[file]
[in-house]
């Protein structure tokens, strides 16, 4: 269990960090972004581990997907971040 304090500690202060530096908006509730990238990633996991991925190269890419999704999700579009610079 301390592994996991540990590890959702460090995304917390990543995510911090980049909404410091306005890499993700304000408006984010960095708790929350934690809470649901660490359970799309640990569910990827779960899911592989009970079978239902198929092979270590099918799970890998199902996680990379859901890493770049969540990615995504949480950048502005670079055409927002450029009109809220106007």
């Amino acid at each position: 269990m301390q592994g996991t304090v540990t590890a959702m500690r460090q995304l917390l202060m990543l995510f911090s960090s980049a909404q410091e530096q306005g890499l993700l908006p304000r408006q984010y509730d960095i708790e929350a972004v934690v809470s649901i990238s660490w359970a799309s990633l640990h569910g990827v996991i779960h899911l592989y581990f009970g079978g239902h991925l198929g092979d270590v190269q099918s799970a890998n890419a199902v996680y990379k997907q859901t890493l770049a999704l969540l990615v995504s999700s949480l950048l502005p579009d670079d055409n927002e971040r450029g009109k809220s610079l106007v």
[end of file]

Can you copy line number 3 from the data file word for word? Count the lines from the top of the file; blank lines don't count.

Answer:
């Amino acid at each position: 269990m301390q592994g996991t304090v540990t590890a959702m500690r460090q995304l917390l202060m990543l995510f911090s960090s980049a909404q410091e530096q306005g890499l993700l908006p304000r408006q984010y509730d960095i708790e929350a972004v934690v809470s649901i990238s660490w359970a799309s990633l640990h569910g990827v996991i779960h899911l592989y581990f009970g079978g239902h991925l198929g092979d270590v190269q099918s799970a890998n890419a199902v996680y990379k997907q859901t890493l770049a999704l969540l990615v995504s999700s949480l950048l502005p579009d670079d055409n927002e971040r450029g009109k809220s610079l106007v």